The ASEP and PASEP have proved of interest not just as physical models of driven, diffusive systems but also in a combinatorial context. In these lectures we outline how the matrix product ansatz naturally leads to a lattice path interpretation of the (P)ASEP normalization and via this to a succinct (re)derivation of the ASEP and PASEP phase diagram.

This is achieved by consideration of a “grand-canonical” normalization which can be easily summed explicitly in the case of the ASEP. The current author is too ignorant to have done this for the PASEP (and would appreciate the help of any audience in doing so) but a diversion into Flajolet's work on the use of continued fraction for lattice path generating functions still allows access to the phase diagram and other results. In addition, there are some intriguing links between the resolvents of the continued fractions which appear in this approach and finite dimensional representations of the PASEP algebra.

The original papers giving the matrix ansatz solution of the ASEP:

Exact solution of a 1D asymmetric exclusion model using a matrix formulation,

B. Derrida, M. R. Evans, V. Hakim and V. Pasquier, J. Phys. A: Math. Gen. 26 (1993) pp1493–1517and PASEP:

Exact solution of a partially asymmetric exclusion model using a deformed oscillator algebra,

R. A. Blythe, M. R. Evans, F. Colaiori and F. H. L. Essler, J. Phys. A: Math. Gen. 33 (2000) pp2313–2332provide very readable source material. I shall also shamelessly plagiarize (with the authors' permission) the very good review of the matrix ansatz method:

Nonequilibrium Steady States of Matrix Product Form: A Solver's Guide,

R. A. Blythe and M. R. Evans, J. Phys. A Math. Theor. 40 (2007) R333-R441.A discussion of the relation of the PASEP to lattice paths and continued fractions can be found in:

Continued Fractions and the Partially Asymmetric Exclusion Process,

R. A. Blythe, W. Janke, D. A. Johnston and R. Kenna, J. Phys. A: Math. Theor. 42 325002 (2009). - Martin Loebl. Monday 28 and Tuesday 29 September 2009, 10h30-12h. Plan:
*On the optimality of the Arf invariant formula for Ising partition function*: recent joint work with Gregor Masbaum on the complexity of computing Ising partition function will be explained.**Slides***q-binomial counting, graph and knot polynomials, permanents*: some recent results connecting the graph and knot polynomials will be presented.**Slides**

- Kirone Mallick,
*Bethe Ansatz for the Exclusion Process*. Wednesdays 14 and 21 October 2009, 10h30-12h30.The asymmetric simple exclusion process (ASEP) can be solved exactly using integrability techniques borrowed from the theory of quantum integrable systems. Although widely used by mathematical physicists, these methods are less known to combinatorists. We shall use the ASEP as a template to learn various aspects of the Bethe Ansatz; we shall show how spectral properties of the evolution matrix, current fluctuations and mappings to vertex models can be understood with the help of coordinate, fonctional and algebraic Bethe Ansatz.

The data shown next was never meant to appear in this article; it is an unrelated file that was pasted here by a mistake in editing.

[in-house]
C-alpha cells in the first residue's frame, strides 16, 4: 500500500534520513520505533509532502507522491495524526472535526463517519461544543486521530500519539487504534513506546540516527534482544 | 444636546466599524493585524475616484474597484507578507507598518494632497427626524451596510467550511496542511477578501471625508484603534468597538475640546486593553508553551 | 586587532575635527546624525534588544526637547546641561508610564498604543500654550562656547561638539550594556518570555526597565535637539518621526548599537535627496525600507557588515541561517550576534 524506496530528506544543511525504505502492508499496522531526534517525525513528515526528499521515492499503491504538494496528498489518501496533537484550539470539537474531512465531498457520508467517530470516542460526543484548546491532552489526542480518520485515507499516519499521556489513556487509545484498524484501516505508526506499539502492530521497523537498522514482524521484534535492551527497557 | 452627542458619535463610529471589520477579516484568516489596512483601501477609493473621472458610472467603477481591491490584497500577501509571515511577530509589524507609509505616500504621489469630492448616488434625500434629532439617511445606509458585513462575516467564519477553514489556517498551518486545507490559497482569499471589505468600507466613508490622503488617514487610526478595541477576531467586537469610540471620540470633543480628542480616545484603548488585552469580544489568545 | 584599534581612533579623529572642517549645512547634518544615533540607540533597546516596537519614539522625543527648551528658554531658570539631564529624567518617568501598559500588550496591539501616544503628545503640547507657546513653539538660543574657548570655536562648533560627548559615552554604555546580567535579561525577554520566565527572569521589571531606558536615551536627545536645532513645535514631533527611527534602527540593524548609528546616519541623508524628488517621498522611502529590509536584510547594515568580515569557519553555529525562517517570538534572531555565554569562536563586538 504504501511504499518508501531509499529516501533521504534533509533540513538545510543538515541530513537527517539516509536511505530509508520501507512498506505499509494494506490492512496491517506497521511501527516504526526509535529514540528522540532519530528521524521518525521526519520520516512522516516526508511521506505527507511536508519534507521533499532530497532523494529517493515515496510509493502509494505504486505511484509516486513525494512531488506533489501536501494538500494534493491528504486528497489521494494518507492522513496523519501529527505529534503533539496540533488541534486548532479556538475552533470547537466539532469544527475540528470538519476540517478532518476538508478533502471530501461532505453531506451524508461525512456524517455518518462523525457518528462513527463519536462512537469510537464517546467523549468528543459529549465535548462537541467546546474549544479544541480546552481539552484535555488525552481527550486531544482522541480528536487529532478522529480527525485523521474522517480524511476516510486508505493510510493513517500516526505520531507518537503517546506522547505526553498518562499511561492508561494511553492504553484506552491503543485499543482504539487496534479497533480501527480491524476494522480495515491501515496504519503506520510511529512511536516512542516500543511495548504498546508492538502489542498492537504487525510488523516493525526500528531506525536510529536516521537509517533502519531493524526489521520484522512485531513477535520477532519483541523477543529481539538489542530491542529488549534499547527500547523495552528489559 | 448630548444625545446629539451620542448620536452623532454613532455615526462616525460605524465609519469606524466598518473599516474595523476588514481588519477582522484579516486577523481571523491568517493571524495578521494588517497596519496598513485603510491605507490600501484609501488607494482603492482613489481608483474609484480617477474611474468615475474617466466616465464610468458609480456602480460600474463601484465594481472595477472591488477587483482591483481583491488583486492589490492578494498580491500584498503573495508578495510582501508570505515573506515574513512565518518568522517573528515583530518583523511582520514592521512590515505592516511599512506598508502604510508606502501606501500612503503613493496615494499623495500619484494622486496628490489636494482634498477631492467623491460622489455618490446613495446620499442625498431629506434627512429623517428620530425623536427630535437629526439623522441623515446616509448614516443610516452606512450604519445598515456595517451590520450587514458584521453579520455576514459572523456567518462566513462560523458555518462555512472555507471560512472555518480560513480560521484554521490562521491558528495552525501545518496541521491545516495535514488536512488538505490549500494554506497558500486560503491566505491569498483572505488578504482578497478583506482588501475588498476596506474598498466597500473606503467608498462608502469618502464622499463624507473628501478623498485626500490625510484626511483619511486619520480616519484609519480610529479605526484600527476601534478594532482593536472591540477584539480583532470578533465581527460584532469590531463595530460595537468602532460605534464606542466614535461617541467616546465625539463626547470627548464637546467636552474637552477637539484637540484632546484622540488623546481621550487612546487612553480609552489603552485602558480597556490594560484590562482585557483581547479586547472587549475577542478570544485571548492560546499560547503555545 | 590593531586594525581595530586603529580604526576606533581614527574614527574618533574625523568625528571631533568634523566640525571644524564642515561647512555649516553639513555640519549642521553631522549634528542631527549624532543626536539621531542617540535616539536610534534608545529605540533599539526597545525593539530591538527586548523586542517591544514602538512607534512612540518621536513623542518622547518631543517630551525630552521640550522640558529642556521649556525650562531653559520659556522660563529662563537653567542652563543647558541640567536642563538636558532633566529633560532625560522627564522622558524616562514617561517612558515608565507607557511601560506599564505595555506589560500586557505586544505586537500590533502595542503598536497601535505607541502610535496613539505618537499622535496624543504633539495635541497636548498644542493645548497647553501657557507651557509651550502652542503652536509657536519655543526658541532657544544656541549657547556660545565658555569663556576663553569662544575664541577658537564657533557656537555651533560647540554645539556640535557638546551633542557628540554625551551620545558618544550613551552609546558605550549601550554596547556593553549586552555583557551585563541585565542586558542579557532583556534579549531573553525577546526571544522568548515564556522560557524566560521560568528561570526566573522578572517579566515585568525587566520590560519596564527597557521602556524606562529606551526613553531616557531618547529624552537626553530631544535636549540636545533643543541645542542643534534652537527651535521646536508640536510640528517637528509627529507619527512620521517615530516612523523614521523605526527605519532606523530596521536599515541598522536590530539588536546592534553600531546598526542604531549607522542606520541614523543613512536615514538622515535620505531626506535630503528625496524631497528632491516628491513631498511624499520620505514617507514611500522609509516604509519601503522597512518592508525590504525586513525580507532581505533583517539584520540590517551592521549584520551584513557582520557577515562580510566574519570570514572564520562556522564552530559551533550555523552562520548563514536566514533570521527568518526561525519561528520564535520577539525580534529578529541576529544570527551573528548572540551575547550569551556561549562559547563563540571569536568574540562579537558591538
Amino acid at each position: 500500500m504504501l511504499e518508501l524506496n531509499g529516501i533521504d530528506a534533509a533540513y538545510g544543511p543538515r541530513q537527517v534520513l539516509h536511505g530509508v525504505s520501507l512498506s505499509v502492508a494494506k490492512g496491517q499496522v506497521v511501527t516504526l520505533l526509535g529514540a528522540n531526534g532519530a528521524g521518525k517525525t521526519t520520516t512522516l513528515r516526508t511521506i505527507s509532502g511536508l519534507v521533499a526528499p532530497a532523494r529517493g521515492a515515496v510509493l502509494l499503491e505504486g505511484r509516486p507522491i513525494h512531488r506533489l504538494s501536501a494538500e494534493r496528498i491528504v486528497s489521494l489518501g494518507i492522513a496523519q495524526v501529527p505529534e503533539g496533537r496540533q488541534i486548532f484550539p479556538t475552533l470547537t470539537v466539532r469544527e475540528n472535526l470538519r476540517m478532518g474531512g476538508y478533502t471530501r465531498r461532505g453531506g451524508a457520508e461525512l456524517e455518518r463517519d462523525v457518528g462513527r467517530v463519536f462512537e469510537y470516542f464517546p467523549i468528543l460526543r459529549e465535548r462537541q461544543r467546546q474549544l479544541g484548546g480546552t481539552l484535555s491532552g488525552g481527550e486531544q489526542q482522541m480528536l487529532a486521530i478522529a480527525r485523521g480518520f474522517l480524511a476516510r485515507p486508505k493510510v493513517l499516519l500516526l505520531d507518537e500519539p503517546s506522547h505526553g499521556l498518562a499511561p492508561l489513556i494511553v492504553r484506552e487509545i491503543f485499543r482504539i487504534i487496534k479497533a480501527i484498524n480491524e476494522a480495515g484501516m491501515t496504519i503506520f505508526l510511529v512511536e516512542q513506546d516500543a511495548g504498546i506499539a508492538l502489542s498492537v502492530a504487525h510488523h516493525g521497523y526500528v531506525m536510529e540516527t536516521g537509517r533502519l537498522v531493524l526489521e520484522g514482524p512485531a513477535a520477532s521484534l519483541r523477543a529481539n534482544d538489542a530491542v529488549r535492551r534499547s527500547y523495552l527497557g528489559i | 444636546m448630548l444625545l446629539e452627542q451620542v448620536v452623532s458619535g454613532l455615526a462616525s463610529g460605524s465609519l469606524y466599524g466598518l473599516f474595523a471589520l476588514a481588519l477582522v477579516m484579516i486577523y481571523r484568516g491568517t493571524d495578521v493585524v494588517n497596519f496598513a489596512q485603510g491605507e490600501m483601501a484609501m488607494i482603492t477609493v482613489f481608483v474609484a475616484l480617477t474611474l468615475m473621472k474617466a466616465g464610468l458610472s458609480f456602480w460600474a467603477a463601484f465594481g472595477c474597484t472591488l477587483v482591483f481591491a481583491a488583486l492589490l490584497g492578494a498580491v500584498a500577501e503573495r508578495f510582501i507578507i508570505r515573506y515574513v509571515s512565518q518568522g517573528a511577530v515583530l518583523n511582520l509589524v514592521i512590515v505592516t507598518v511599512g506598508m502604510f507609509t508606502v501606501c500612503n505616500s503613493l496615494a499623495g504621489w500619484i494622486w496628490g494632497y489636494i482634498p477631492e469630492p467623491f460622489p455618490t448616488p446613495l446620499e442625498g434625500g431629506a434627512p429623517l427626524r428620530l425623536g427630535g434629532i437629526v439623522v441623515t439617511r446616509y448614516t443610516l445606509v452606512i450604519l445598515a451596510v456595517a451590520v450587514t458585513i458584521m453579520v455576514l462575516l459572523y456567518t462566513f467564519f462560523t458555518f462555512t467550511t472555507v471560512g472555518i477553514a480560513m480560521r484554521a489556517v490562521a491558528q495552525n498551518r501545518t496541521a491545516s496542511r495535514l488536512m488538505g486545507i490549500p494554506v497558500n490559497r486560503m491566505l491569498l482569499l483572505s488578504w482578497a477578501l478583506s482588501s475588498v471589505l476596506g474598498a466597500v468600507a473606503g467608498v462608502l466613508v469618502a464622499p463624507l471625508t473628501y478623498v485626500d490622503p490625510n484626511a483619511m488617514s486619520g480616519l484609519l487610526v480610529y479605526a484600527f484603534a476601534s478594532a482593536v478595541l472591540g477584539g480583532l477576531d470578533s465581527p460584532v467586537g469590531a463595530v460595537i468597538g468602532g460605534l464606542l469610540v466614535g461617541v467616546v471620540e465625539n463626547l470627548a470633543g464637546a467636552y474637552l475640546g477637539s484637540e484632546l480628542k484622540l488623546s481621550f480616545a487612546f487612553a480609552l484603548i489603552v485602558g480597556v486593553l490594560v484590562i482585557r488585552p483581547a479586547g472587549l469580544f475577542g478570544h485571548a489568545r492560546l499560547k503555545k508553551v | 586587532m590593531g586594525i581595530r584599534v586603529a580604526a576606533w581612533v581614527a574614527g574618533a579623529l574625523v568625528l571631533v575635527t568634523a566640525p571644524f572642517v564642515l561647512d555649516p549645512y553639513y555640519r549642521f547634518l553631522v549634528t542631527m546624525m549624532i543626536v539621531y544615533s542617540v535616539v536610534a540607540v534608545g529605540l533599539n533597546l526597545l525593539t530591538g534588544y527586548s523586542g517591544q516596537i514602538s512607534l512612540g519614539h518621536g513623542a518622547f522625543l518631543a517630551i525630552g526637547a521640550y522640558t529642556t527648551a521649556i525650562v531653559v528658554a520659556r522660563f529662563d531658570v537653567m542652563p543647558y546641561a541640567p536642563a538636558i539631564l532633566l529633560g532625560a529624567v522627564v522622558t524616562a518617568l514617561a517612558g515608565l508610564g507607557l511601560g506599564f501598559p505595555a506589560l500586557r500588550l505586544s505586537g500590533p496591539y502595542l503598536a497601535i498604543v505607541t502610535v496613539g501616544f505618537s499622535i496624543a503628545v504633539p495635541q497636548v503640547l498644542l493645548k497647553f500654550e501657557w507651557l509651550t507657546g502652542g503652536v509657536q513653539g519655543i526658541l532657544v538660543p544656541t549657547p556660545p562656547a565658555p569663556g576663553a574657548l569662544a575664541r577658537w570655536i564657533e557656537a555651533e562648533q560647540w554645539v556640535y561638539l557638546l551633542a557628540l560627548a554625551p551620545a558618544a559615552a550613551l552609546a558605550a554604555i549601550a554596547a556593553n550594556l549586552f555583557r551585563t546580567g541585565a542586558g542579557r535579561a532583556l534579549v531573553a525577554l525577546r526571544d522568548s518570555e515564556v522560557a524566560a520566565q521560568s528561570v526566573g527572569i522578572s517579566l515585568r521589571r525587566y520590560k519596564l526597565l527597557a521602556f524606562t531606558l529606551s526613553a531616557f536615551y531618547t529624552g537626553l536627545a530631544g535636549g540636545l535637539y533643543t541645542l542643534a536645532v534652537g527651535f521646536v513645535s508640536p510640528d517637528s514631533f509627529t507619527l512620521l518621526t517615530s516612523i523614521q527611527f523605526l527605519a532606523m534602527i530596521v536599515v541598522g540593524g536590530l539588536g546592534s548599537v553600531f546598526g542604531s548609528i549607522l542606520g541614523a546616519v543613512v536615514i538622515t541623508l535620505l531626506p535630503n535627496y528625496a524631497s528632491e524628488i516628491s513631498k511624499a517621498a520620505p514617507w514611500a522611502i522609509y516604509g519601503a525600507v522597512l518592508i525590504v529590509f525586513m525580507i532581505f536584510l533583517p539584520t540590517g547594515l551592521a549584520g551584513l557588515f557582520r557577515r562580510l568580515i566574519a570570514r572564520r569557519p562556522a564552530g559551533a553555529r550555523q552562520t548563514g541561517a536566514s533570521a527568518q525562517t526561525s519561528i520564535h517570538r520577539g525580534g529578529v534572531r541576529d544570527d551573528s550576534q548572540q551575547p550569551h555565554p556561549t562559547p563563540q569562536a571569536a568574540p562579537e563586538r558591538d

The trimester featured of course seminars given by participants. Their organization was kindly taken care of by Des Johnston.

- Ross Kang,
*Degree-based partitions of random graphs*. Tuesday 15 September, 11h. - Damien Simon,
*Bethe Ansatz for the open asymmetric exclusion process*. Thursday 24 September, 10h. - Alain Lascoux,
*Link Patterns and K-L bases*. Thursday 24 September, 14h. - Malwina Luczak,
*Glauber dynamics for the Ising model on the complete graph*. Tuesday 29 September, 14h. - Jang Soo Kim,
*New interpretation for noncrossing partitions of classical types*. Thursday 1 October, 10h. - Alan Sokal,
*Some wonderful conjectures (but almost no theorems) at the boundary between analysis, combinatorics and probability: The entire function , the polynomials , and the generating polynomial of connected graphs*. Monday 9 November, 14h.**Slides** - Svante Janson,
*Susceptibility of random graphs*. Monday 9 November, 16h. - Antti Kemppainen,
*Describing random curves by Loewner evolutions*. Thursday 12 November, 10h. - Antti Kupiainen,
*Random Conformal Welding*. Thursday 12 November, 14h. - Mark Dukes,
*Ascent sequences, (2+2)-free posets, pattern avoiding permutations, and related structures*. Wednesday 18 November, 14h. - François David,
*KPZ relations and heat kernels*. Tuesday 1 December, 11h. - Matthieu Josuat-Vergès,
*The PASEP partition function and Laguerre histories*. Tuesday 1 December, 14h.

Last update of this page: 22 April 2015.